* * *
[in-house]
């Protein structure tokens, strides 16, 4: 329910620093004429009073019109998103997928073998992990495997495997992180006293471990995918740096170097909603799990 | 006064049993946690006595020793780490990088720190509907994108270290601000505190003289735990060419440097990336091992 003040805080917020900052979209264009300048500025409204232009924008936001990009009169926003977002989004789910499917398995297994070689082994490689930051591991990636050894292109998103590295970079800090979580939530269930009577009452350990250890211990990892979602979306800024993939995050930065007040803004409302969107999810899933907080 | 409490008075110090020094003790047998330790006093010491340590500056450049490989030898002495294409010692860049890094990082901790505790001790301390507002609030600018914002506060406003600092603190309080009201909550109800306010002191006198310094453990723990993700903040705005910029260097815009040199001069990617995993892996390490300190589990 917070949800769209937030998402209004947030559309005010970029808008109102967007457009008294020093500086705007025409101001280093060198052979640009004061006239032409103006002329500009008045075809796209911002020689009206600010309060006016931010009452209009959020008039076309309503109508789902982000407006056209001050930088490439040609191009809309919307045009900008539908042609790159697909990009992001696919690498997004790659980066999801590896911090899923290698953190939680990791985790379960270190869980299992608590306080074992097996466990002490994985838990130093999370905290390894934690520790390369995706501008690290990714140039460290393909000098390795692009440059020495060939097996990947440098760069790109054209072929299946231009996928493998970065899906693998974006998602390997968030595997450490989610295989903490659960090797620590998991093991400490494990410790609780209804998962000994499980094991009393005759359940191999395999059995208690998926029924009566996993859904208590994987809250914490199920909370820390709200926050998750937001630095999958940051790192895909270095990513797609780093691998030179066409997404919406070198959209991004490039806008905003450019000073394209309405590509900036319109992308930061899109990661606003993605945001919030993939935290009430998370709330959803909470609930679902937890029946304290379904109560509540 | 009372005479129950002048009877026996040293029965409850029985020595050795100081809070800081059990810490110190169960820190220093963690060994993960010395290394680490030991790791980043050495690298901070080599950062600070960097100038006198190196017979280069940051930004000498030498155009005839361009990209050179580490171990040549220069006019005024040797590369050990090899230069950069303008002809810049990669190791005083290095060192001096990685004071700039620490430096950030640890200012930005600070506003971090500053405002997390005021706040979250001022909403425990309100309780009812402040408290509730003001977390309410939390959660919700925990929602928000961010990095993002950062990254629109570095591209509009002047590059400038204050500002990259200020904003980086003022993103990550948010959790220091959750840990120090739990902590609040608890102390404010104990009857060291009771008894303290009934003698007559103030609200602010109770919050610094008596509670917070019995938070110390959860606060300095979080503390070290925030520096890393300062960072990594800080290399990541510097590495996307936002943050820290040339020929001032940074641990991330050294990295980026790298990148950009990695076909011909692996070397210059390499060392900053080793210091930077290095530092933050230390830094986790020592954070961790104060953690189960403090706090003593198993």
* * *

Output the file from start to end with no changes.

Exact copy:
[in-house]
């Protein structure tokens, strides 16, 4: 329910620093004429009073019109998103997928073998992990495997495997992180006293471990995918740096170097909603799990 | 006064049993946690006595020793780490990088720190509907994108270290601000505190003289735990060419440097990336091992 003040805080917020900052979209264009300048500025409204232009924008936001990009009169926003977002989004789910499917398995297994070689082994490689930051591991990636050894292109998103590295970079800090979580939530269930009577009452350990250890211990990892979602979306800024993939995050930065007040803004409302969107999810899933907080 | 409490008075110090020094003790047998330790006093010491340590500056450049490989030898002495294409010692860049890094990082901790505790001790301390507002609030600018914002506060406003600092603190309080009201909550109800306010002191006198310094453990723990993700903040705005910029260097815009040199001069990617995993892996390490300190589990 917070949800769209937030998402209004947030559309005010970029808008109102967007457009008294020093500086705007025409101001280093060198052979640009004061006239032409103006002329500009008045075809796209911002020689009206600010309060006016931010009452209009959020008039076309309503109508789902982000407006056209001050930088490439040609191009809309919307045009900008539908042609790159697909990009992001696919690498997004790659980066999801590896911090899923290698953190939680990791985790379960270190869980299992608590306080074992097996466990002490994985838990130093999370905290390894934690520790390369995706501008690290990714140039460290393909000098390795692009440059020495060939097996990947440098760069790109054209072929299946231009996928493998970065899906693998974006998602390997968030595997450490989610295989903490659960090797620590998991093991400490494990410790609780209804998962000994499980094991009393005759359940191999395999059995208690998926029924009566996993859904208590994987809250914490199920909370820390709200926050998750937001630095999958940051790192895909270095990513797609780093691998030179066409997404919406070198959209991004490039806008905003450019000073394209309405590509900036319109992308930061899109990661606003993605945001919030993939935290009430998370709330959803909470609930679902937890029946304290379904109560509540 | 009372005479129950002048009877026996040293029965409850029985020595050795100081809070800081059990810490110190169960820190220093963690060994993960010395290394680490030991790791980043050495690298901070080599950062600070960097100038006198190196017979280069940051930004000498030498155009005839361009990209050179580490171990040549220069006019005024040797590369050990090899230069950069303008002809810049990669190791005083290095060192001096990685004071700039620490430096950030640890200012930005600070506003971090500053405002997390005021706040979250001022909403425990309100309780009812402040408290509730003001977390309410939390959660919700925990929602928000961010990095993002950062990254629109570095591209509009002047590059400038204050500002990259200020904003980086003022993103990550948010959790220091959750840990120090739990902590609040608890102390404010104990009857060291009771008894303290009934003698007559103030609200602010109770919050610094008596509670917070019995938070110390959860606060300095979080503390070290925030520096890393300062960072990594800080290399990541510097590495996307936002943050820290040339020929001032940074641990991330050294990295980026790298990148950009990695076909011909692996070397210059390499060392900053080793210091930077290095530092933050230390830094986790020592954070961790104060953690189960403090706090003593198993």